By Glenn Packiam (Worship Leader Magazine)
My friend, Cameron, is an early adopter. He’s on to gadgets and widgets before they make their way into mainstream culture. This past year, Cameron got me blogging. Because of him I know what “StumbleUpon” and “del.icio.us tags” mean. Cameron is also responsible for my participation in Twitter. Though Cameron is an early adopter, I am an obsessive implementer. I blog once a week, check my Facebook several times a day, and Twitter as often as I think about it.
But I’m starting to wonder if all this online tagging and tweeting is such a good thing. I believe in the moral neutrality of technology. It is all simply a tool: in the wrong hands it does harm, in the right hands it can do good. And certainly, it has done a lot of good. It has helped us keep connected with the people in our churches, or, in the language of Facebook and Twitter, our “followers,” “fans,” and “friends.”
Here is the question: Are we perfecting the art of artificial relationships and losing the craft of cultivating deep friendships?
Connecting with a person’s online profiles can become depersonalizing in the end. A person is no longer a rich, complicated, beautiful mess of good desires and wicked impulses, with unique stories and quirky personalities. A person is reduced to a few key statistics or the groups they belong to or the colleges they attended. We don’t want to know people; we just want to find things our about them—quickly, easily, and without a real conversation. So, instead of baring our souls we update our status. Technology has made communication efficient; but our obsession with efficiency has depersonalized our relationships.
It doesn’t’ stop there. We watch a video sermon and some worship videos and call it church; we add and accept Facebook friends and think we have community. I’m not against any of these things; we do many of them at my church. But there is a danger lurking that must not be ignored. The way of Jesus with His disciples was highly personal. He never chose efficiency and expediency over friendship and conversation. His disciples weren’t people He checked up on; they were people He walked, ate, laughed and lived with.
So, here are some ways to not allow technology to depersonalize us:
1. Use social networks as a supplement to your relationships not as substitute.
Real life, face-to-face relationships have fights and resolutions, hugs and facial expressions and tone of voice. There is a genuine connection and a history of relationship and a commitment to each other. It’s built on trust and vulnerability. A Facebook friendship and a Twitter-follower relationship can have all those things only when there is an additional non-digital dimension to it.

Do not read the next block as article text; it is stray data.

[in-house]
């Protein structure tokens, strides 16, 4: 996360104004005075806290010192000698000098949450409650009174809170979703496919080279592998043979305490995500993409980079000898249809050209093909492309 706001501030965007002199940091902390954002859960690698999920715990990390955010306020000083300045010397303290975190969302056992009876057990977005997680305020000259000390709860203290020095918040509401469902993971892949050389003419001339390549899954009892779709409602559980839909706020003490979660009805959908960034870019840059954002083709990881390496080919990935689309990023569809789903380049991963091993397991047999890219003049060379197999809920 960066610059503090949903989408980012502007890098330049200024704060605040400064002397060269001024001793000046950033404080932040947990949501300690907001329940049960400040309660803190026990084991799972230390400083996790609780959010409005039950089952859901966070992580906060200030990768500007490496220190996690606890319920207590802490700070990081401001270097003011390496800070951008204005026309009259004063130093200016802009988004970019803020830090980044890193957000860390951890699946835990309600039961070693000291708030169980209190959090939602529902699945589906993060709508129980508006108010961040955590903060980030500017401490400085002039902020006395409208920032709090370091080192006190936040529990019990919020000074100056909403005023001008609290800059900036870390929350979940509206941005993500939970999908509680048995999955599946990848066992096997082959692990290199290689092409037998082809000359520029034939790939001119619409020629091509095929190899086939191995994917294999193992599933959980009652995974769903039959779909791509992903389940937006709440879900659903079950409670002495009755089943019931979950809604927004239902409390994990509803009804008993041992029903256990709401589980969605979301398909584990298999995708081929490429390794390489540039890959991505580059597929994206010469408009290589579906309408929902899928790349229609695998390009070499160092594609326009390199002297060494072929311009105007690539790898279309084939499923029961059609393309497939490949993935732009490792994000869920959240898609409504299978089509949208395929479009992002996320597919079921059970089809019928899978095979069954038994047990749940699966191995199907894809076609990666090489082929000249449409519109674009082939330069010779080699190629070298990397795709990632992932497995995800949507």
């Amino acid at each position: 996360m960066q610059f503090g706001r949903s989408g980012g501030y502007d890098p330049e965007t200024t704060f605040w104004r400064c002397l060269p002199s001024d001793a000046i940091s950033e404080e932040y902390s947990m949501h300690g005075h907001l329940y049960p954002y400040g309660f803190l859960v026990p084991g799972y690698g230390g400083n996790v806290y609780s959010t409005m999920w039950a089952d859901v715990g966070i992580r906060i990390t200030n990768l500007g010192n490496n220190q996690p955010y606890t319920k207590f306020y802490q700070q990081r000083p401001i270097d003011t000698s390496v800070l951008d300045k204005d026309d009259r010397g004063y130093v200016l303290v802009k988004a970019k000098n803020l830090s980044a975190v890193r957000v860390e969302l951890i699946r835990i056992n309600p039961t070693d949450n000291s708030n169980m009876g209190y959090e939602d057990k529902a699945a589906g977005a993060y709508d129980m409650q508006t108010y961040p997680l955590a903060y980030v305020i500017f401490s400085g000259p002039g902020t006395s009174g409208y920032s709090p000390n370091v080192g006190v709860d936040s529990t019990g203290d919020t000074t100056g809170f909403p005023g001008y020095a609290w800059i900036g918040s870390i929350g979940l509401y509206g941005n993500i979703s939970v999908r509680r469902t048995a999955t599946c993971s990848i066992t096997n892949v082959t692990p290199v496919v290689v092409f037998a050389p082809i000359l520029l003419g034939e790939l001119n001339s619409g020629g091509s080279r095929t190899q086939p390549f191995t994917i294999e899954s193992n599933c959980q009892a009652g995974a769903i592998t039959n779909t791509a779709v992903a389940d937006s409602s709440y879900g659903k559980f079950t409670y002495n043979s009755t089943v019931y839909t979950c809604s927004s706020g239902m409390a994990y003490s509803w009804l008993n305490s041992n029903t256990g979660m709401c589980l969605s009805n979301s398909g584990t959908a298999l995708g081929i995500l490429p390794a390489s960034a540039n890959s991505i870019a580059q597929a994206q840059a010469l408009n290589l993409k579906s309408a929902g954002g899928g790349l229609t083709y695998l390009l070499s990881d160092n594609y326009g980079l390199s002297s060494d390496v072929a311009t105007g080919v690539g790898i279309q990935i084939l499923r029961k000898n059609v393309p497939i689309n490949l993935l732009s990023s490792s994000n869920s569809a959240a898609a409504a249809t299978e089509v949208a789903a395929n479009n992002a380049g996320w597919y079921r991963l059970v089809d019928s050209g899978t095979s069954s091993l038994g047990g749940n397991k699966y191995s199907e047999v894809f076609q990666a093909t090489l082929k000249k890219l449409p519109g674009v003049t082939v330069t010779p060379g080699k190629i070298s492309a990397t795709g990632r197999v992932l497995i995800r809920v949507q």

2. Take a day a week where you shut out communication technology—laptop, cell phone, etc.
Call it a tech-Sabbath if you’d like. You’d be surprised how just one day a week can break your addiction to gadgets. Plus, it will force you to actually focus on the people who are right in front of you. And if there aren’t any, it will help you realize it’s time to cultivate some deeper friendships.
3. Pursue relationships pro-actively instead of reactively.
Technology can make us relationally reactive. We’re buzzed with text messages and emails, alerted of other’s updates, and notified when we’re tagged. We’re constantly reacting and responding that we’re losing the art of pursuing and loving. If someone stops making digital contact with us, we forget about them, move on to our other “friends” who do. Having forgotten what it means to fight for a friendship or push through a conflict, we find ourselves with a revolving circle of friends who never get too close. In the end, we may find ourselves alone. But we can avoid that by choosing to pursue and learning to become faithful friends.
Maybe our online relationships and social networks and video church are like frosting on the proverbial cake. Cameron is one of my best friends. I was the best man in his wedding. We had a friendship long before Facebook, Twitter, and IM. But now that Cameron lives in another state, all these social networking tools help our connection. But they are not the totality of our connection. Not every relationship needs to be deep; some will be superficial. We have acquaintances and casual friends. But be cautious of relationships that are artificial. Eating frosting with cake is delicious. But a steady diet of frosting alone will make you sick.
We must not lead people to believe that relationships are just about status updates and news feeds and tweets. We must show a better, more personal, more fully human way lest we keep our souls shallow, our lives unchallenged, and our hearts unloved.